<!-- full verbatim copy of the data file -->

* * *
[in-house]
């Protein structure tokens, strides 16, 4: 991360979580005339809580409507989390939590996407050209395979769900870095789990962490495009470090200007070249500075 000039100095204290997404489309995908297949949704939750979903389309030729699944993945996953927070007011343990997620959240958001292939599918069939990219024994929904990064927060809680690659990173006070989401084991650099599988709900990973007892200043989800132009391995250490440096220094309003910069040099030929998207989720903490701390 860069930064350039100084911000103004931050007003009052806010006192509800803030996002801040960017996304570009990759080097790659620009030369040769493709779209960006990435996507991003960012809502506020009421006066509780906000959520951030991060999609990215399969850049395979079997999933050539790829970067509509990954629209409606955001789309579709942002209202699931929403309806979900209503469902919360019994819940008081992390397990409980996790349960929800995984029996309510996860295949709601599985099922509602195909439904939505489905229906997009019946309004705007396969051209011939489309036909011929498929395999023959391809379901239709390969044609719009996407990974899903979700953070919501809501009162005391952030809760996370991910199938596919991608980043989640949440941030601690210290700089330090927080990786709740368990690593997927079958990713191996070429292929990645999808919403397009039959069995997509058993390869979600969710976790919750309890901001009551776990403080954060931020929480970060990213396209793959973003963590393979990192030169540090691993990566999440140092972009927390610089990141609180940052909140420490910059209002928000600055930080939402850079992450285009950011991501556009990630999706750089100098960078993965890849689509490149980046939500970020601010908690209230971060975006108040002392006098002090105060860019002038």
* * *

[in-house]
């Protein structure tokens, strides 16, 4: 991360979580005339809580409507989390939590996407050209395979769900870095789990962490495009470090200007070249500075 000039100095204290997404489309995908297949949704939750979903389309030729699944993945996953927070007011343990997620959240958001292939599918069939990219024994929904990064927060809680690659990173006070989401084991650099599988709900990973007892200043989800132009391995250490440096220094309003910069040099030929998207989720903490701390 860069930064350039100084911000103004931050007003009052806010006192509800803030996002801040960017996304570009990759080097790659620009030369040769493709779209960006990435996507991003960012809502506020009421006066509780906000959520951030991060999609990215399969850049395979079997999933050539790829970067509509990954629209409606955001789309579709942002209202699931929403309806979900209503469902919360019994819940008081992390397990409980996790349960929800995984029996309510996860295949709601599985099922509602195909439904939505489905229906997009019946309004705007396969051209011939489309036909011929498929395999023959391809379901239709390969044609719009996407990974899903979700953070919501809501009162005391952030809760996370991910199938596919991608980043989640949440941030601690210290700089330090927080990786709740368990690593997927079958990713191996070429292929990645999808919403397009039959069995997509058993390869979600969710976790919750309890901001009551776990403080954060931020929480970060990213396209793959973003963590393979990192030169540090691993990566999440140092972009927390610089990141609180940052909140420490910059209002928000600055930080939402850079992450285009950011991501556009990630999706750089100098960078993965890849689509490149980046939500970020601010908690209230971060975006108040002392006098002090105060860019002038």